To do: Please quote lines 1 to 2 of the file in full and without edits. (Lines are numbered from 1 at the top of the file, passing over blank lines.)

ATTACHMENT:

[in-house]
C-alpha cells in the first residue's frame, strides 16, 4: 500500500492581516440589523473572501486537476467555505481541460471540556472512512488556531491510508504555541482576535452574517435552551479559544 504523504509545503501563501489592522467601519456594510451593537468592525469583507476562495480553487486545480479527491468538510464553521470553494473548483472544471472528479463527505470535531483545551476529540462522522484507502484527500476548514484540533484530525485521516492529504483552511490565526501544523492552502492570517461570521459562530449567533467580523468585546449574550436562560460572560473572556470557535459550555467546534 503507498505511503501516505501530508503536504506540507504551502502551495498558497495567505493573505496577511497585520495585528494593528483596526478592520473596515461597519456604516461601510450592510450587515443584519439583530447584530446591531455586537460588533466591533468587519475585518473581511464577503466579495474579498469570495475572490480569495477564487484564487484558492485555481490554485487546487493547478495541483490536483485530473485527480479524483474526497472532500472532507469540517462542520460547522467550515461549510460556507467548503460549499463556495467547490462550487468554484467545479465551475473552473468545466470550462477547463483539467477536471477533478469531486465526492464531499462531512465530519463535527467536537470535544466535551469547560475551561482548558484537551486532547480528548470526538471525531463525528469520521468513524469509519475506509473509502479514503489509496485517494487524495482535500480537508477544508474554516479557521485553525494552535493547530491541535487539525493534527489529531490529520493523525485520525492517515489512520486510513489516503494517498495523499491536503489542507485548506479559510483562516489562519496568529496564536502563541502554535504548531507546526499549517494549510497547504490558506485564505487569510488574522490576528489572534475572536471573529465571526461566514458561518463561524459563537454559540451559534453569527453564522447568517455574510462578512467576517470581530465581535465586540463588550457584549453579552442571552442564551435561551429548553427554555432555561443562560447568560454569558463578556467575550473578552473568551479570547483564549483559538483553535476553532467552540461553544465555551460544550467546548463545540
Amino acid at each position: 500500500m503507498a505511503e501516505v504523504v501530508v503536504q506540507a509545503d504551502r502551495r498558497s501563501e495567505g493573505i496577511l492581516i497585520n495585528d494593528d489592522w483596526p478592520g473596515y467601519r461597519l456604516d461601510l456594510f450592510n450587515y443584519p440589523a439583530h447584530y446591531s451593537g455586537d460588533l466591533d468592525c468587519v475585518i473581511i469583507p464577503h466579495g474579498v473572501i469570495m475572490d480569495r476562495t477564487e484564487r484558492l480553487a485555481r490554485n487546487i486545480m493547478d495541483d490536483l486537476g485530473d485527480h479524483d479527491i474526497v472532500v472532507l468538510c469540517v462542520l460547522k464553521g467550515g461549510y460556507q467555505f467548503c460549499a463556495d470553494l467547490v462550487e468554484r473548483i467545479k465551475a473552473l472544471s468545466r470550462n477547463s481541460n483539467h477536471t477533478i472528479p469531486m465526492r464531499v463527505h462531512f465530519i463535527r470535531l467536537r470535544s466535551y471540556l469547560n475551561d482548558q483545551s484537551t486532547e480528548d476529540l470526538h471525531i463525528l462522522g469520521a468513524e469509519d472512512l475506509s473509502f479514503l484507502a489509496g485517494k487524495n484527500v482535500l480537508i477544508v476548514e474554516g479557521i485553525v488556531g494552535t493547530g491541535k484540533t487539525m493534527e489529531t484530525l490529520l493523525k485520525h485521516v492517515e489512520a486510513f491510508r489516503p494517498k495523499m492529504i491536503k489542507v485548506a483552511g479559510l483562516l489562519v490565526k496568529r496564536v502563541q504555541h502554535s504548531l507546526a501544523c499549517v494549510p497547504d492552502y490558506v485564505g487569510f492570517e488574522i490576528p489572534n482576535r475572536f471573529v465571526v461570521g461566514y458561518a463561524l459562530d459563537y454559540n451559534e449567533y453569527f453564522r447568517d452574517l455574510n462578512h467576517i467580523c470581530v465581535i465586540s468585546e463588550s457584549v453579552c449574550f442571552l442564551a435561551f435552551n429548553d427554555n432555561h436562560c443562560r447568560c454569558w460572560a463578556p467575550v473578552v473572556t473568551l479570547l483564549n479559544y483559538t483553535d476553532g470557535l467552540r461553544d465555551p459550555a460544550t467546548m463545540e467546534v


[in-house]
C-alpha cells in the first residue's frame, strides 16, 4: 500500500492581516440589523473572501486537476467555505481541460471540556472512512488556531491510508504555541482576535452574517435552551479559544 504523504509545503501563501489592522467601519456594510451593537468592525469583507476562495480553487486545480479527491468538510464553521470553494473548483472544471472528479463527505470535531483545551476529540462522522484507502484527500476548514484540533484530525485521516492529504483552511490565526501544523492552502492570517461570521459562530449567533467580523468585546449574550436562560460572560473572556470557535459550555467546534 503507498505511503501516505501530508503536504506540507504551502502551495498558497495567505493573505496577511497585520495585528494593528483596526478592520473596515461597519456604516461601510450592510450587515443584519439583530447584530446591531455586537460588533466591533468587519475585518473581511464577503466579495474579498469570495475572490480569495477564487484564487484558492485555481490554485487546487493547478495541483490536483485530473485527480479524483474526497472532500472532507469540517462542520460547522467550515461549510460556507467548503460549499463556495467547490462550487468554484467545479465551475473552473468545466470550462477547463483539467477536471477533478469531486465526492464531499462531512465530519463535527467536537470535544466535551469547560475551561482548558484537551486532547480528548470526538471525531463525528469520521468513524469509519475506509473509502479514503489509496485517494487524495482535500480537508477544508474554516479557521485553525494552535493547530491541535487539525493534527489529531490529520493523525485520525492517515489512520486510513489516503494517498495523499491536503489542507485548506479559510483562516489562519496568529496564536502563541502554535504548531507546526499549517494549510497547504490558506485564505487569510488574522490576528489572534475572536471573529465571526461566514458561518463561524459563537454559540451559534453569527453564522447568517455574510462578512467576517470581530465581535465586540463588550457584549453579552442571552442564551435561551429548553427554555432555561443562560447568560454569558463578556467575550473578552473568551479570547483564549483559538483553535476553532467552540461553544465555551460544550467546548463545540